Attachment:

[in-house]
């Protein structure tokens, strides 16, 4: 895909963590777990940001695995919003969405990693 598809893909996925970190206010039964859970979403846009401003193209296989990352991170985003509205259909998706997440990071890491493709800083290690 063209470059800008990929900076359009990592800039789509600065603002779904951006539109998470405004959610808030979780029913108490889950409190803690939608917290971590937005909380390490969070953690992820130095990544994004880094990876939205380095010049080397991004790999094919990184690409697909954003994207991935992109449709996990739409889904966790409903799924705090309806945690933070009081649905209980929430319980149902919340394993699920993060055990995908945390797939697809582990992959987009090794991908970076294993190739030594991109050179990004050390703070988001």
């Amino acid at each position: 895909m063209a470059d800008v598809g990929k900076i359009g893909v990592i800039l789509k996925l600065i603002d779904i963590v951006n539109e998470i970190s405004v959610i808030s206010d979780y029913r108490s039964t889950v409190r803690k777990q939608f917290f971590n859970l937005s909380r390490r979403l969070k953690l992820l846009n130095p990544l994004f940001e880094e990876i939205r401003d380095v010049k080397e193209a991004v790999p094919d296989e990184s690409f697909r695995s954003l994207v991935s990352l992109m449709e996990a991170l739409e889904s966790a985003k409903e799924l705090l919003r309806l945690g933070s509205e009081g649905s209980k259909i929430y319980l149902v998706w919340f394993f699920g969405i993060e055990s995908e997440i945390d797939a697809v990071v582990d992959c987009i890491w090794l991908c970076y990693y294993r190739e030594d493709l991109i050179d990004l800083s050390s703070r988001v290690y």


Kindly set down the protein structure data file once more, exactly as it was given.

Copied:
[in-house]
């Protein structure tokens, strides 16, 4: 895909963590777990940001695995919003969405990693 598809893909996925970190206010039964859970979403846009401003193209296989990352991170985003509205259909998706997440990071890491493709800083290690 063209470059800008990929900076359009990592800039789509600065603002779904951006539109998470405004959610808030979780029913108490889950409190803690939608917290971590937005909380390490969070953690992820130095990544994004880094990876939205380095010049080397991004790999094919990184690409697909954003994207991935992109449709996990739409889904966790409903799924705090309806945690933070009081649905209980929430319980149902919340394993699920993060055990995908945390797939697809582990992959987009090794991908970076294993190739030594991109050179990004050390703070988001």
């Amino acid at each position: 895909m063209a470059d800008v598809g990929k900076i359009g893909v990592i800039l789509k996925l600065i603002d779904i963590v951006n539109e998470i970190s405004v959610i808030s206010d979780y029913r108490s039964t889950v409190r803690k777990q939608f917290f971590n859970l937005s909380r390490r979403l969070k953690l992820l846009n130095p990544l994004f940001e880094e990876i939205r401003d380095v010049k080397e193209a991004v790999p094919d296989e990184s690409f697909r695995s954003l994207v991935s990352l992109m449709e996990a991170l739409e889904s966790a985003k409903e799924l705090l919003r309806l945690g933070s509205e009081g649905s209980k259909i929430y319980l149902v998706w919340f394993f699920g969405i993060e055990s995908e997440i945390d797939a697809v990071v582990d992959c987009i890491w090794l991908c970076y990693y294993r190739e030594d493709l991109i050179d990004l800083s050390s703070r988001v290690y």